Five Tips for Hanging with Your Pup
Written by Ambassador: Sara Albertson @ourventuredogs
One of the most common questions I am asked is how I get my dogs to love the hammock. I was fairly lucky with my older dog, she jumped into the hammock pretty much on her first attempt and decided it was a nice place for a nap. Our second dog though, not so much.
Being suspended in an unstable, slippery surface isn’t natural to our four legged friends. However, there is a lot we can do to help our dogs prepare for hammocking.
Below are my recommended tips on how to get your dog to enjoy hammocking:
1. Keep your hammock low:
When just starting out with your pup, I recommend hanging the hammock low enough that the bottom of the hammock just grazes the ground when your dog is in it. This will give your dog some security as they get used to the texture and movement of the hammock. Hanging the hammock this low will also help boost your pup's confidence getting in and out of the hammock. Make sure your dog is totally comfortable before raising the hammock to a normal height. Additionally, as you raise the hammock, be sure to help your pup in and out, either by lifting them or by stabilizing the hammock. Remember, the number one goal is to make the hammock a safe, stress free place for your dog.
2. Place a pad inside the hammock:
Hammocks are slippery. If your dog is at all nervous in the hammock, they may try to grip the hammock using their nails which may lead to damaging the hammock. Adding a foam pad (such as a backpacking pad), will improve your dog’s grip as well as provide a bit more structure to the hammock. You can also try using a yoga mat, or even a towel. Additionally, I recommend ensuring your dog’s nails are trimmed or dremeled regularly prior to starting hammock sessions. If you don’t have access to some sort of pad, using booties may be a good alternative for some dogs.
3. Make it fun:
When getting my dogs used to the hammock, I use a lot of positive reinforcement. I begin by rewarding my dogs for stepping on the hammock on the ground, and I gradually work up to the hammock hanging at a low height and ultimately a normal height. I have taught both my dogs to “go up” and “get off” the hammock as verbal commands which makes it clear to them when I want them in and when I do not. As mentioned above, it is critical to ensure that you are helping your dog safely enter and exit the hammock. I find it helpful for my own dogs to start with short sessions before working our way up to longer sessions.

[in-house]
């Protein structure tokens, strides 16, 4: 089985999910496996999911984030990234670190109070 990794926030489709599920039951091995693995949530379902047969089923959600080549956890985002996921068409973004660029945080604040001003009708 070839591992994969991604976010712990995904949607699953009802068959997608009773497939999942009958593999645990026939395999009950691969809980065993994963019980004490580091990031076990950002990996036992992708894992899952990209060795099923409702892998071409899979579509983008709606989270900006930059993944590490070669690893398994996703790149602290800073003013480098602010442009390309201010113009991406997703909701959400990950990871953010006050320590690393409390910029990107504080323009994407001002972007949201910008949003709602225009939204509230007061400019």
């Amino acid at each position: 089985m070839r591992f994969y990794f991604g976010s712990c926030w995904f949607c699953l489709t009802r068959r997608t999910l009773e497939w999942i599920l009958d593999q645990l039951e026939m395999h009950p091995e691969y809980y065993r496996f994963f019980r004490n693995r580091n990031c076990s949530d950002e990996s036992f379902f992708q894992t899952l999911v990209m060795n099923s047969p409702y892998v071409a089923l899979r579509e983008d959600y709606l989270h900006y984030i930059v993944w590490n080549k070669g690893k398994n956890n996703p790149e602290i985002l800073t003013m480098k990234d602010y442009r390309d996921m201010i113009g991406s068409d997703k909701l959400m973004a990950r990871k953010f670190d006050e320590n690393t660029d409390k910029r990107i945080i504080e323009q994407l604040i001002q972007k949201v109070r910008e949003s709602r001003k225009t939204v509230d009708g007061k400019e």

4. Hammock when your dog is ready to relax:
Most dogs enjoy the hammock more when they are already relaxed, for example, after a hike or during a natural down time. Trying to get your dog to relax in the hammock when they are excited may make the process more frustrating than you want it to be. Because we mostly are hanging in places that my dogs enjoy sniffing and exploring, I like to always give them a few minutes to check out the location before asking them to relax in the hammock with me. If your dog is having a hard time settling in the hammock, consider providing them with an outlet for biological fulfillment (such as fetch or sniffing) rather than making the hammock confinement a source of frustration for them.
5. Find a position that is comfortable for both of you:
Both my dogs are medium sized and they naturally gravitate towards being near my feet. Once in a while, one of my dogs will prefer to lay next to me. I find that many larger dogs prefer being near the end of the hammock where it's naturally more taught with less give—one of my friend’s dog enjoys sleeping by her shoulder! Experiment with configurations to see where your dog enjoys settling the best.
There is nothing I love more than hammocking with my girls after an adventure. Remember that hammocks are not natural to dogs and that it requires a lot of patience, praise, and treats to get many dogs accustomed to hanging. Take hammock introductions slow and avoid pushing your dogs when they are uncomfortable.
We thank Sara for sharing these wonderful tips on hammocking with dogs. We want to remind all that hammocks are not intended for our furry friends, even though they enjoy them greatly. Please take all safety precautions and never leave your pet unattended in a hammock.